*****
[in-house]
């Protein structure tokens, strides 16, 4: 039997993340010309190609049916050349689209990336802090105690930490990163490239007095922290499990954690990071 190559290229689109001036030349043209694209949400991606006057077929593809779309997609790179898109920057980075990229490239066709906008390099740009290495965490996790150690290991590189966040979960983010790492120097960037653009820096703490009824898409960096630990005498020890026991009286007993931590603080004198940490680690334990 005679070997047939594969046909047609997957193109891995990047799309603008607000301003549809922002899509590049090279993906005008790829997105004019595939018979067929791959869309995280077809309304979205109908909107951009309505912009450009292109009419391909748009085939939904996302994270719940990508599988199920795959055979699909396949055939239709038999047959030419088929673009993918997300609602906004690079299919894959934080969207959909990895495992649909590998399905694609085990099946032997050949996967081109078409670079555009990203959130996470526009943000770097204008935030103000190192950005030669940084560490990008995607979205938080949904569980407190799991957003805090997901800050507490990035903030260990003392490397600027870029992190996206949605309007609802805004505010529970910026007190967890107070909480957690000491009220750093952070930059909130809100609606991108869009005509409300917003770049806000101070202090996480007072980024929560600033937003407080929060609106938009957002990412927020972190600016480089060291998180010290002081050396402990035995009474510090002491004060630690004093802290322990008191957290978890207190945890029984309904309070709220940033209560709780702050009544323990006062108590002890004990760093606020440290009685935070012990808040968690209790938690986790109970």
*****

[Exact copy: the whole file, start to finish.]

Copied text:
[in-house]
């Protein structure tokens, strides 16, 4: 039997993340010309190609049916050349689209990336802090105690930490990163490239007095922290499990954690990071 190559290229689109001036030349043209694209949400991606006057077929593809779309997609790179898109920057980075990229490239066709906008390099740009290495965490996790150690290991590189966040979960983010790492120097960037653009820096703490009824898409960096630990005498020890026991009286007993931590603080004198940490680690334990 005679070997047939594969046909047609997957193109891995990047799309603008607000301003549809922002899509590049090279993906005008790829997105004019595939018979067929791959869309995280077809309304979205109908909107951009309505912009450009292109009419391909748009085939939904996302994270719940990508599988199920795959055979699909396949055939239709038999047959030419088929673009993918997300609602906004690079299919894959934080969207959909990895495992649909590998399905694609085990099946032997050949996967081109078409670079555009990203959130996470526009943000770097204008935030103000190192950005030669940084560490990008995607979205938080949904569980407190799991957003805090997901800050507490990035903030260990003392490397600027870029992190996206949605309007609802805004505010529970910026007190967890107070909480957690000491009220750093952070930059909130809100609606991108869009005509409300917003770049806000101070202090996480007072980024929560600033937003407080929060609106938009957002990412927020972190600016480089060291998180010290002081050396402990035995009474510090002491004060630690004093802290322990008191957290978890207190945890029984309904309070709220940033209560709780702050009544323990006062108590002890004990760093606020440290009685935070012990808040968690209790938690986790109970």